OpenJurist

260 F2d 602 Oil Industries Inc v. Federal Power Commission

260 F.2d 602

26 P.U.R.3d 584

KERR-McGEE OIL INDUSTRIES, INC., Petitioner,
v.
FEDERAL POWER COMMISSION, Respondent.

No. 5784.

United States Court of Appeals Tenth Circuit.

Oct. 24, 1958.

Claude H. Mullendore, Jr., (Jack T. Conn, Oklahoma City, Okl., was with him on the brief), for petitioner.

Willard W. Gatchell, Howard E. Wahrenbrock, W. Russell Gorman and William W. Ross, Washington, D.C., on the brief, for respondent.

Before MURRAH, PICKETT and BREITENSTEIN, Circuit Judges.

MURRAH, Circuit Judge.

1

In this appeal, Kerr-McGee Oil Industries, Inc. seeks to review and set aside an order of the Federal Power Commission, under the Natural Gas Act (Title 15, 717 et seq. U.S.C.A.) denying its motion for Commission recognition of certain asserted prices for the sale of natural gas by the petitioner as the legally effective rate on June 7, 1954. Petitioner concedes, as it must, that to be legally effective and chargeable, the asserted prices for the sale of the gas must have been the then existing contract rate on June 7, 1954. See F.P.C. Regulations Aug. 6, 1954, 154.91-154.94 (19 F.R. No. 156, pp. 5081-5083).

2

In 1946, Kerr-McGee entered into a contract with Phillips Petroleum Company for the sale of natural gas to Phillips at certain specified rates. A supplemental agreement provided in substance that if, with other presently immaterial contingencies, the F.P.C. should grant to El Paso Natural Gas Company (the purchaser from Phillips) a general increase in the rates for gas sold by it from the pipeline, the price for gas under the Kerr-McGee-Phillips contract would be increased in ratio to El Paso's increased rate.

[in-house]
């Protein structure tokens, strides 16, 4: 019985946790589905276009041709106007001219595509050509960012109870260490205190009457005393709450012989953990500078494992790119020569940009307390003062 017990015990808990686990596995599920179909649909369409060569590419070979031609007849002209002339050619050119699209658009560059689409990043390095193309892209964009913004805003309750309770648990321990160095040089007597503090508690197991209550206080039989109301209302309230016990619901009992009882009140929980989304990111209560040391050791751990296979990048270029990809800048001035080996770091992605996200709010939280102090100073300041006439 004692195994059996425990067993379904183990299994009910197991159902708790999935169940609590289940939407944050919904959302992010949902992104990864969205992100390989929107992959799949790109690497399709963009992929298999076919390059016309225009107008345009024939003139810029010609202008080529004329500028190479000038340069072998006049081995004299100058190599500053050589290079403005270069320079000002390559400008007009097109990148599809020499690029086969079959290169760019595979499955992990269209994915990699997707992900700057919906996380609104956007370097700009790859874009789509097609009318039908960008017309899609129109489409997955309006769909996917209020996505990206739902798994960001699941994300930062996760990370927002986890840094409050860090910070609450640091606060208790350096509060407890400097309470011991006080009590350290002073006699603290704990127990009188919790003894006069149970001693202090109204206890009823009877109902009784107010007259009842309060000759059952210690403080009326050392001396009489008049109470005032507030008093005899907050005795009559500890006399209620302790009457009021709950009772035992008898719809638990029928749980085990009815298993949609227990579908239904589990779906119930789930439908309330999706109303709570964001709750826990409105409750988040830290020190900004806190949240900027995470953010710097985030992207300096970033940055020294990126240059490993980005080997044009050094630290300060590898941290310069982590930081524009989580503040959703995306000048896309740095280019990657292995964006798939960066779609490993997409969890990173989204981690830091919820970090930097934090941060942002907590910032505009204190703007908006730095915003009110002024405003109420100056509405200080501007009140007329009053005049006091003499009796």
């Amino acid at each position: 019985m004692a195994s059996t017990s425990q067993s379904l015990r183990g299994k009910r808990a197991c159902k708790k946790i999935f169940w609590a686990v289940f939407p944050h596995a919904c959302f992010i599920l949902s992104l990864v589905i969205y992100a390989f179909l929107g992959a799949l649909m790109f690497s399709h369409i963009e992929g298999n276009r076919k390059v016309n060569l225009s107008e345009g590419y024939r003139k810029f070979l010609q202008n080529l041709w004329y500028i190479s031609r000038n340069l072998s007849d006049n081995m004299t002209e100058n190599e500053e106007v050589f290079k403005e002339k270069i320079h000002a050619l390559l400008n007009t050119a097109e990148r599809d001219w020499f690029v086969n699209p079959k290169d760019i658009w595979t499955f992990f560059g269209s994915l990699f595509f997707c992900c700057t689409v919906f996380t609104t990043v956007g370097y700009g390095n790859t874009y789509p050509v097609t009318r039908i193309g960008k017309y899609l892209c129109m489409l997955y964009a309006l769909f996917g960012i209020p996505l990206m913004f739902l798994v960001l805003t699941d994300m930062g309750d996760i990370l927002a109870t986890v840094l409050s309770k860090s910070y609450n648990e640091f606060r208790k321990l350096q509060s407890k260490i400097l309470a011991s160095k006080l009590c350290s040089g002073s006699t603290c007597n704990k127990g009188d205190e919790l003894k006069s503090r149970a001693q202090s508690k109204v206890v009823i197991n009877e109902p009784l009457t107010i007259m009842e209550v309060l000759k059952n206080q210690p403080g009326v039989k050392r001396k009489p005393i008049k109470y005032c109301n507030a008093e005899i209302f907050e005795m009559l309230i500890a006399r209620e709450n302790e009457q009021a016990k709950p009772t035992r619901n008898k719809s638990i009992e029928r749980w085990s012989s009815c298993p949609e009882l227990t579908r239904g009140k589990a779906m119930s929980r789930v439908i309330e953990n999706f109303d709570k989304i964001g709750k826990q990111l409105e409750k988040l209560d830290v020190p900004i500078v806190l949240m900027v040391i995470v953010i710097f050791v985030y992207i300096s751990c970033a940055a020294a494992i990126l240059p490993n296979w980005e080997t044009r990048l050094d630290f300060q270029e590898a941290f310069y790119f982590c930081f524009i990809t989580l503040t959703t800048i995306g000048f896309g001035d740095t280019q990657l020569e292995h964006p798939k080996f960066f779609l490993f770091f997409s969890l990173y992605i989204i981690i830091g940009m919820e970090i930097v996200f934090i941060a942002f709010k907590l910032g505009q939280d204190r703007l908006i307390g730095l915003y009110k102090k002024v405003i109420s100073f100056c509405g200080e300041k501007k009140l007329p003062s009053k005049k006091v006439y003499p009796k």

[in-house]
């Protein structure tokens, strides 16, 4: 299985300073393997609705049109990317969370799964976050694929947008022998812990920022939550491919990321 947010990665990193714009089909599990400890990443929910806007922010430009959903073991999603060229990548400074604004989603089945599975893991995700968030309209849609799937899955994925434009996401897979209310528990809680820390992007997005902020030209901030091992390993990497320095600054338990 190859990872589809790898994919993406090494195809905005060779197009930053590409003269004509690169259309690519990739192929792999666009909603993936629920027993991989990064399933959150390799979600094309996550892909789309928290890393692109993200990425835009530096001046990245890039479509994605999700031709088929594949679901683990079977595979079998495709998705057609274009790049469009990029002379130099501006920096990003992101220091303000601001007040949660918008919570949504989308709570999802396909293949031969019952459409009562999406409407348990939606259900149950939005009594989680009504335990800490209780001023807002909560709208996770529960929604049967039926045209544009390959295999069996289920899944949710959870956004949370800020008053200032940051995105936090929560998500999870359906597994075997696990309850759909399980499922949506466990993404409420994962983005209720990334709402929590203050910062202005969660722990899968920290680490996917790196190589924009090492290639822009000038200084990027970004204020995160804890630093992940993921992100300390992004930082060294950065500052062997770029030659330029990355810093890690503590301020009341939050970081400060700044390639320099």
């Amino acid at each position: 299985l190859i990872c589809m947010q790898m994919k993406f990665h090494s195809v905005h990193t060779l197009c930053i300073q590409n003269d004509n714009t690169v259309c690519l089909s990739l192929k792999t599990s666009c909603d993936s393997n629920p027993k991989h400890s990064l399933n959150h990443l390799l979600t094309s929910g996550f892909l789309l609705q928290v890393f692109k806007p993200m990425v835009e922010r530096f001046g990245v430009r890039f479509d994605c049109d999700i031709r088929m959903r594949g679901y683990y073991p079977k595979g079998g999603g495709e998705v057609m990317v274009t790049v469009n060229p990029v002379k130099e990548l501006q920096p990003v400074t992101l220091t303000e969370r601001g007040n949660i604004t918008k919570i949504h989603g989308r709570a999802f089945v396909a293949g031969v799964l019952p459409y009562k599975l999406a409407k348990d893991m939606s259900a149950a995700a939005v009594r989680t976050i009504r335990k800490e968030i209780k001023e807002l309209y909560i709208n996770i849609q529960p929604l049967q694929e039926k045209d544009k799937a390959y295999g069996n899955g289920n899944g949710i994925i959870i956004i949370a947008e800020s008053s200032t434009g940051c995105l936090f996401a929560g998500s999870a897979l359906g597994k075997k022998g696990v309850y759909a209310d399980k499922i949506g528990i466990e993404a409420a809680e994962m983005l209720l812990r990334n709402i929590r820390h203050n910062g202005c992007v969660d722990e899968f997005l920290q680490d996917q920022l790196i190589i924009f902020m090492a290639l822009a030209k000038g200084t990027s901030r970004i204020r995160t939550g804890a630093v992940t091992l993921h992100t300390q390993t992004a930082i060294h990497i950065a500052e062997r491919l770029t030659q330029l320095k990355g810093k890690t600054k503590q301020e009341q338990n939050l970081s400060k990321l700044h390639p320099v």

3

In June 1952, El Paso applied to the F.P.C. for an increase of some 22% in the rates for gas sold by it; the increase was suspended and a hearing ordered by the Commission. In January 1953, the suspension order expired, and El Paso put the increased rates into effect under a bond to refund if the Commission ultimately held it unjustified.

4

Thereafter, while the El Paso rate proceedings were pending before the Commission, Phillips Petroleum Co. v. Wisconsin, 347 U.S. 672, 74 S.Ct. 794, 98 L.Ed. 1035, brought sales of natural gas by independent producers such as Kerr-McGee under the Natural Gas Act, hence subject to the jurisdiction of the Commission.

5

In compliance with applicable regulations (F.P.C. Regulations, Aug. 6, 1954, 154.92), Kerr-McGee in September 1954 filed its rate schedule, consisting of its basic contract with Phillips and supplements thereto, together with an attached billing statement. The billing statement did not, however, reflect any increase under the escalator clause of its contract.